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I've been struggling with this problem for a couple hours and finally decided I need some guidance.

Statement of Problem

Use the product of generating functions $G(x,t)G(-x,t)=1$ to derive the identity $J_0(x)^2+2\sum_{n=1}^{\infty}J_n(x)^2=1$.

$J_n$ is a Bessel function of the first kind, and note that the generating function being used means that $n$ must be an integer (I'm pretty sure).

Relevant Info / Attempt

I know the following:

$$G(x,t)=\sum_{n=-\infty}^{\infty} t^n J_n(x)$$

$$J_{n}(x)=\sum_{m=0}^\infty\frac{(-1)^m}{m!\,(m+n)!}\left(\frac{x}{2}\right)^{2m+n}$$

$$J_n(-x) = (-1)^n J_n(x)$$

$$G(x,t) = J_0(x)+\sum_{n=1}^\infty J_n(x)\bigl(t^n+(-1)^nt^{-n}\bigr)$$

$$G(-x,t) = J_0(x)+\sum_{n=1}^\infty J_n(x)(-1)^n\bigl(t^n+(-1)^n t^{-n}\bigr)$$

My most successful attempt was to use the last two of the above equations and multiply the right hand sides. That gave me:

$$1 = J_0(x)^2 + 2\sum_{n=1}^{\infty}J_n(x)^2 + \text{three more terms that I can't get to vanish}$$

That seems so close it feels like I must be doing something right. I have to run right now, if no one has answered by the time I get back I'll update with a little more detail. Thanks!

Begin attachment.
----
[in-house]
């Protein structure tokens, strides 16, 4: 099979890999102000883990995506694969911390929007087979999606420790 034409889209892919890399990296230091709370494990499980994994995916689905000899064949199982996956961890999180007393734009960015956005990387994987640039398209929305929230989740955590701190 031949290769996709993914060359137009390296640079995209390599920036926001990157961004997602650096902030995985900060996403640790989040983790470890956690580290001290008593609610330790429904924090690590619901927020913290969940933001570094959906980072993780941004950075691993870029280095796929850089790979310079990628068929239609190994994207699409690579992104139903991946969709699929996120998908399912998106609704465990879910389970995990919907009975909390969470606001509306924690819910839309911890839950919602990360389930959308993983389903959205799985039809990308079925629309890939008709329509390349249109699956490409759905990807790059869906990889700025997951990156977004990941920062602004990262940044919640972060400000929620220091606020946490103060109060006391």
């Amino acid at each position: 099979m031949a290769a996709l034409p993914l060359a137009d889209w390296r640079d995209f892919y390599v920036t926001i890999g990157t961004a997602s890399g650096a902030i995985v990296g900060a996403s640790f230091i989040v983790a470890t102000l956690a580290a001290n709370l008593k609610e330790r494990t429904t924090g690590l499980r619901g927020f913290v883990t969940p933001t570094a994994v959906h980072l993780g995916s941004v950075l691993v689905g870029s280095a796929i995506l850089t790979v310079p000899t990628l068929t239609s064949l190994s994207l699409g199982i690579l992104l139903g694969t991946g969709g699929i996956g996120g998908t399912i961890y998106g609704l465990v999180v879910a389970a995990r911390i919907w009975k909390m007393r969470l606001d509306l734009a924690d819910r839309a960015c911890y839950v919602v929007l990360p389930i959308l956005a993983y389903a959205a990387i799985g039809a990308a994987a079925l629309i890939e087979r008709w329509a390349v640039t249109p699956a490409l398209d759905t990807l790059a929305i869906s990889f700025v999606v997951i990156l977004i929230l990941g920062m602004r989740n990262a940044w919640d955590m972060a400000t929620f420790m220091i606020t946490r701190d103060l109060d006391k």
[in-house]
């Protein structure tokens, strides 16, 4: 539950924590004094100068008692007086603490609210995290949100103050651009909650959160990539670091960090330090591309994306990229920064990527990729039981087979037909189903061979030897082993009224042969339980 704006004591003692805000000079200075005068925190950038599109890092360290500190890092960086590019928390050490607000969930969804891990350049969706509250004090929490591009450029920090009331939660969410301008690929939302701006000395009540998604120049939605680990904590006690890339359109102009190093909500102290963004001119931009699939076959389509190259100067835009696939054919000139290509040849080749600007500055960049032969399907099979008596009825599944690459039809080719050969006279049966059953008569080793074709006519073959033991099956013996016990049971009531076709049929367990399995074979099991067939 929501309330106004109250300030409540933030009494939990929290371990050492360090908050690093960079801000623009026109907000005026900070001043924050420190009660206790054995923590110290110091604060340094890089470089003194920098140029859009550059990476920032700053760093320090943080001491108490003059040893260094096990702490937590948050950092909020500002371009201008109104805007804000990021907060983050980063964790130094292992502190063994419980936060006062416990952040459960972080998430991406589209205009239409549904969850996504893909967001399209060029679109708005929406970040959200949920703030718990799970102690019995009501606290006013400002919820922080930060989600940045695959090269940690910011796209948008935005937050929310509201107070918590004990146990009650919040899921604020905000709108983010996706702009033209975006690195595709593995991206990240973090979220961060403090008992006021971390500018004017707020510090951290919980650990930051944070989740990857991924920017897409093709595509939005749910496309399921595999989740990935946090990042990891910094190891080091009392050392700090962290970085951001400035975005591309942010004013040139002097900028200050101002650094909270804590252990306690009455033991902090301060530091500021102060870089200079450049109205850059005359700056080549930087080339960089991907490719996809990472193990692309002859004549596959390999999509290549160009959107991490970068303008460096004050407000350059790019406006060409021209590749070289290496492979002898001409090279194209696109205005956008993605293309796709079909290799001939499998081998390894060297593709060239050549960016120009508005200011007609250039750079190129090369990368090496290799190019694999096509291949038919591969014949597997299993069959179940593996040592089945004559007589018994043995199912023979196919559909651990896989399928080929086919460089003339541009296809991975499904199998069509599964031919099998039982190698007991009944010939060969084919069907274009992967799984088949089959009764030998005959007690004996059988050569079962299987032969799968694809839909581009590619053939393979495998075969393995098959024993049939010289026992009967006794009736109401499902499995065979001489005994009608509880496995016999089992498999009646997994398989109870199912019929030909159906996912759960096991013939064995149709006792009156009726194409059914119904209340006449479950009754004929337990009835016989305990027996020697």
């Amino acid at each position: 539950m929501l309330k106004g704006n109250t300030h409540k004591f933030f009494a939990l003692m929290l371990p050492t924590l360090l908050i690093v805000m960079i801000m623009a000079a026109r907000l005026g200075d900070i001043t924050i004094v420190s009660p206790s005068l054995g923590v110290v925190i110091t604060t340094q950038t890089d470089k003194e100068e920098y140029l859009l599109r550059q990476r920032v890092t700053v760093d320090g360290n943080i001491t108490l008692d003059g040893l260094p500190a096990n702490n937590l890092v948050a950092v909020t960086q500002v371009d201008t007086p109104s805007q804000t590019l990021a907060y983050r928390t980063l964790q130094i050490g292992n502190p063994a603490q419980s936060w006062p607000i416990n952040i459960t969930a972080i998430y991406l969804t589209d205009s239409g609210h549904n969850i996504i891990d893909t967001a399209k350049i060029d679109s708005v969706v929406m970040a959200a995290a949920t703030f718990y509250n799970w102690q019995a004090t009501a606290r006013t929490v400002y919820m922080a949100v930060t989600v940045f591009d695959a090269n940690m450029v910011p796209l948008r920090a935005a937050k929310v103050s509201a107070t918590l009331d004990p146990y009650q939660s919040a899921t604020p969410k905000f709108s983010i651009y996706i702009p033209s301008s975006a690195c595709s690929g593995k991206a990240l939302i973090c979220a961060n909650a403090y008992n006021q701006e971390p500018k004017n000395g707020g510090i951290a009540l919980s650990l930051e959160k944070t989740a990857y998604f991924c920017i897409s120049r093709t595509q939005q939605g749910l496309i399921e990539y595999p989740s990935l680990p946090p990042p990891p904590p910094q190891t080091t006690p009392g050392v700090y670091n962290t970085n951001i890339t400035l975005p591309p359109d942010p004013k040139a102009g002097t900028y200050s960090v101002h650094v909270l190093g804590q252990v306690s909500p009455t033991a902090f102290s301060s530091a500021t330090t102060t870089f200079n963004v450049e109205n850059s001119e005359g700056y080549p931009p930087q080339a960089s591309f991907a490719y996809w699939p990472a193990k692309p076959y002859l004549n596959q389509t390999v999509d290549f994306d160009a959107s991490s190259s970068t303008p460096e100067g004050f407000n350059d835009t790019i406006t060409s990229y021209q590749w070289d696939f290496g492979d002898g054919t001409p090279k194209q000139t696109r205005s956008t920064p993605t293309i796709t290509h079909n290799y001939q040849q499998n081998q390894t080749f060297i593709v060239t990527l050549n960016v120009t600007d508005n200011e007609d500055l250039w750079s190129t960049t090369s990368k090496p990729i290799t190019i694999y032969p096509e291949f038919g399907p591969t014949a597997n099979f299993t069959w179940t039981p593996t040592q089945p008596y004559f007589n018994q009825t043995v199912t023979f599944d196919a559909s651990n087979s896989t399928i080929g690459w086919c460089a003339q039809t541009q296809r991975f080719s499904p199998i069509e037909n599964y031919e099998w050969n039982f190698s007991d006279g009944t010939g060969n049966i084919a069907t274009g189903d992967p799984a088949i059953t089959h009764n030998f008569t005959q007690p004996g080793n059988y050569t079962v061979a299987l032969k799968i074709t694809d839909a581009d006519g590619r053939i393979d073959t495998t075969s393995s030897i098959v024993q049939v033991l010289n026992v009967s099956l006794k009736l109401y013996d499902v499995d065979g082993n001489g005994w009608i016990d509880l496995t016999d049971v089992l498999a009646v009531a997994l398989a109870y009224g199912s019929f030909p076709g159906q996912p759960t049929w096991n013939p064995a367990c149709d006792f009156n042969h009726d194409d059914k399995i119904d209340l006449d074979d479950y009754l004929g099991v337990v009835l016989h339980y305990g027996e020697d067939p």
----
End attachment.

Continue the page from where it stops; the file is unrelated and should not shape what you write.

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  • $\begingroup$ Acouple of hours is not much time! $\endgroup$ – Mhenni Benghorbal Nov 9 '13 at 4:56
  • $\begingroup$ By a couple of hours I mean like 6. $\endgroup$ – Yelneerg Nov 9 '13 at 6:30
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Let's try it directly : \begin{align} \tag{1}G(x,t)G(-x,t)&=\sum_{m=-\infty}^{\infty} t^m J_m(x)\sum_{n=-\infty}^{\infty} t^n J_n(-x)\\ \tag{2}1&=\sum_{m=-\infty}^{\infty} t^m J_m(x)\sum_{n=-\infty}^{\infty} (-t)^n J_n(x)\\ \end{align} Since $\;J_n(-x) = (-1)^n J_n(x)\;$ and $\;\displaystyle e^{\frac x2\left(t-\frac 1t\right)}e^{-\frac x2\left(t-\frac 1t\right)}=1$.

The left of $(2)$ is simply $1$ while the Laurent expansion in $t$ of the product at the right must be unique. The only terms contributing to the constant part will have to verify $n+m=0$ and we will get : \begin{align} 1&=\sum_{n=-\infty}^{\infty} t^{-n}J_{-n}(x)(-t)^n J_n(x)\\ 1&=\sum_{n=-\infty}^{\infty} (-1)^nJ_{-n}(x)J_n(x)\\ \tag{3}1&=\sum_{n=-\infty}^{\infty} J_n(x)^2\\ \end{align} since $J_{-n}(x) = (-1)^n \,J_n(x)\,$.

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  • $\begingroup$ I follow you to that point. Although that isn't quite what I'm supposed to show. Can I say that the sum from -\infty to \infty of J_n(x)^2 is just the same thing as J_0(x)^2 + 2*\sum from 1 to \infty J_n(x)^2? That would have to assume that all the negative J's summed equals all the positive J's summed. That feels kinda handwavy... $\endgroup$ – Yelneerg Nov 9 '13 at 22:36
  • $\begingroup$ @Yelneerg: Yes, you'll obtain the wished relation using $\,J_{-n}(x) = (-1)^n \,J_n(x)\,$ again (for the negative values of $n$ only) getting $\,J_{-n}(x)^2 = J_n(x)^2$. $\endgroup$ – Raymond Manzoni Nov 9 '13 at 23:40
  • $\begingroup$ Btw we have too $\;\displaystyle G(-x,t)=G(x,-t)= e^{-\frac x2\left(t-\frac 1t\right)}\;$ and $\;J_{-n}(x) = J_n(-x)$. $\endgroup$ – Raymond Manzoni Nov 9 '13 at 23:47

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